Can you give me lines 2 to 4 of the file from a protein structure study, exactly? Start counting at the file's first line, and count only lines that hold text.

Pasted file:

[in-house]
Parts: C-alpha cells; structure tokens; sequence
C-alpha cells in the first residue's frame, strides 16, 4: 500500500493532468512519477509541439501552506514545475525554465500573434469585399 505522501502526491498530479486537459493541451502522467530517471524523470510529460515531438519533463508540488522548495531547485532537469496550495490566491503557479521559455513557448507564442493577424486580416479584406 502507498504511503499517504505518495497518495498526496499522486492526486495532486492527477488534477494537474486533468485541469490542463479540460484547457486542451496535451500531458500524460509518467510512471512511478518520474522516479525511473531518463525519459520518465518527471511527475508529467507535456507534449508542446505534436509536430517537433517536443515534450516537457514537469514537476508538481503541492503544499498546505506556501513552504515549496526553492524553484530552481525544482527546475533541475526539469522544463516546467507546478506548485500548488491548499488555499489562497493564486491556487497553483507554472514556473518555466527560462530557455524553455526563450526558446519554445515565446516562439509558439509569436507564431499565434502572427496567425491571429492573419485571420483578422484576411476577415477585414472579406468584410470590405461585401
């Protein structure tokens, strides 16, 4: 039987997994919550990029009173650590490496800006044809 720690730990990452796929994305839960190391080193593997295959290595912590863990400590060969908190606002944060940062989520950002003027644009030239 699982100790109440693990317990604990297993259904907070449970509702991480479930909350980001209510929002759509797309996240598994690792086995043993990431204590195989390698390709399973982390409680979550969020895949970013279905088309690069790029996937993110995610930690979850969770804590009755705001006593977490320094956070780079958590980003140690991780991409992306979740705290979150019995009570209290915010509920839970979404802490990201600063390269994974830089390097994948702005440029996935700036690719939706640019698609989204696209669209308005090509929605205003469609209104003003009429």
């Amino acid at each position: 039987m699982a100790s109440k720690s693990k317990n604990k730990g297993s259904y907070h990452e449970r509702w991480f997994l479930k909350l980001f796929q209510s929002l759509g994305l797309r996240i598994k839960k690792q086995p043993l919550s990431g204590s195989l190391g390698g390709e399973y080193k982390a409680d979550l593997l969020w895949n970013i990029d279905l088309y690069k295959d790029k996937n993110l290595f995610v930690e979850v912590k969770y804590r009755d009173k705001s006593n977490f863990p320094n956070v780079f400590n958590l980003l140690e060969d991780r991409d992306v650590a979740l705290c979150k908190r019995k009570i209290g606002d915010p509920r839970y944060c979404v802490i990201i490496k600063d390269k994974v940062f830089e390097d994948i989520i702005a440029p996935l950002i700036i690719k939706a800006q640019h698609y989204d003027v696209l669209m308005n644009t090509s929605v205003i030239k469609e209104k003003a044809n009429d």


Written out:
Parts: C-alpha cells; structure tokens; sequence
C-alpha cells in the first residue's frame, strides 16, 4: 500500500493532468512519477509541439501552506514545475525554465500573434469585399 505522501502526491498530479486537459493541451502522467530517471524523470510529460515531438519533463508540488522548495531547485532537469496550495490566491503557479521559455513557448507564442493577424486580416479584406 502507498504511503499517504505518495497518495498526496499522486492526486495532486492527477488534477494537474486533468485541469490542463479540460484547457486542451496535451500531458500524460509518467510512471512511478518520474522516479525511473531518463525519459520518465518527471511527475508529467507535456507534449508542446505534436509536430517537433517536443515534450516537457514537469514537476508538481503541492503544499498546505506556501513552504515549496526553492524553484530552481525544482527546475533541475526539469522544463516546467507546478506548485500548488491548499488555499489562497493564486491556487497553483507554472514556473518555466527560462530557455524553455526563450526558446519554445515565446516562439509558439509569436507564431499565434502572427496567425491571429492573419485571420483578422484576411476577415477585414472579406468584410470590405461585401
């Protein structure tokens, strides 16, 4: 039987997994919550990029009173650590490496800006044809 720690730990990452796929994305839960190391080193593997295959290595912590863990400590060969908190606002944060940062989520950002003027644009030239 699982100790109440693990317990604990297993259904907070449970509702991480479930909350980001209510929002759509797309996240598994690792086995043993990431204590195989390698390709399973982390409680979550969020895949970013279905088309690069790029996937993110995610930690979850969770804590009755705001006593977490320094956070780079958590980003140690991780991409992306979740705290979150019995009570209290915010509920839970979404802490990201600063390269994974830089390097994948702005440029996935700036690719939706640019698609989204696209669209308005090509929605205003469609209104003003009429």